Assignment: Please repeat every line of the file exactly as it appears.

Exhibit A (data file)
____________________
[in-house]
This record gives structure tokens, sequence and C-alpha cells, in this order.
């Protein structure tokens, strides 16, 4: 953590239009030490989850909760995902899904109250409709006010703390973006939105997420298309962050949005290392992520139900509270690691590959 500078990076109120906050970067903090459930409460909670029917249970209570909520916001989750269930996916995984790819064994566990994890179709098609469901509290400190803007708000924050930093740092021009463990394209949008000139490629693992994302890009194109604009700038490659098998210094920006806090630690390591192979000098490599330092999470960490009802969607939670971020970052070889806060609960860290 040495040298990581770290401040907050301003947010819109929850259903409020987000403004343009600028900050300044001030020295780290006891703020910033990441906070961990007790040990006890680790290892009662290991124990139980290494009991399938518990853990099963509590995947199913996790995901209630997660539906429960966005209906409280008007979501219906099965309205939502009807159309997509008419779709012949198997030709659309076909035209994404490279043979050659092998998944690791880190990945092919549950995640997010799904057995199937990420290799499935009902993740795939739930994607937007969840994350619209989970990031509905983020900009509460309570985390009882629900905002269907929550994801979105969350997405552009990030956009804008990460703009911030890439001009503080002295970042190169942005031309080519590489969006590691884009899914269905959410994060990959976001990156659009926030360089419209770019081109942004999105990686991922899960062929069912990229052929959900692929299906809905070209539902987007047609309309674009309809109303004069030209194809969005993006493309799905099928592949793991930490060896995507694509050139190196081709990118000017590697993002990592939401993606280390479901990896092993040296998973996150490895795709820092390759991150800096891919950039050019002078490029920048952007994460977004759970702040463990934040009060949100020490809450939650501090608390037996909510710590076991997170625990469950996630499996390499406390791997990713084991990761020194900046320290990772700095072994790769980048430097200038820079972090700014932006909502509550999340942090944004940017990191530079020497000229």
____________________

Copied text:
[in-house]
This record gives structure tokens, sequence and C-alpha cells, in this order.
């Protein structure tokens, strides 16, 4: 953590239009030490989850909760995902899904109250409709006010703390973006939105997420298309962050949005290392992520139900509270690691590959 500078990076109120906050970067903090459930409460909670029917249970209570909520916001989750269930996916995984790819064994566990994890179709098609469901509290400190803007708000924050930093740092021009463990394209949008000139490629693992994302890009194109604009700038490659098998210094920006806090630690390591192979000098490599330092999470960490009802969607939670971020970052070889806060609960860290 040495040298990581770290401040907050301003947010819109929850259903409020987000403004343009600028900050300044001030020295780290006891703020910033990441906070961990007790040990006890680790290892009662290991124990139980290494009991399938518990853990099963509590995947199913996790995901209630997660539906429960966005209906409280008007979501219906099965309205939502009807159309997509008419779709012949198997030709659309076909035209994404490279043979050659092998998944690791880190990945092919549950995640997010799904057995199937990420290799499935009902993740795939739930994607937007969840994350619209989970990031509905983020900009509460309570985390009882629900905002269907929550994801979105969350997405552009990030956009804008990460703009911030890439001009503080002295970042190169942005031309080519590489969006590691884009899914269905959410994060990959976001990156659009926030360089419209770019081109942004999105990686991922899960062929069912990229052929959900692929299906809905070209539902987007047609309309674009309809109303004069030209194809969005993006493309799905099928592949793991930490060896995507694509050139190196081709990118000017590697993002990592939401993606280390479901990896092993040296998973996150490895795709820092390759991150800096891919950039050019002078490029920048952007994460977004759970702040463990934040009060949100020490809450939650501090608390037996909510710590076991997170625990469950996630499996390499406390791997990713084991990761020194900046320290990772700095072994790769980048430097200038820079972090700014932006909502509550999340942090944004940017990191530079020497000229």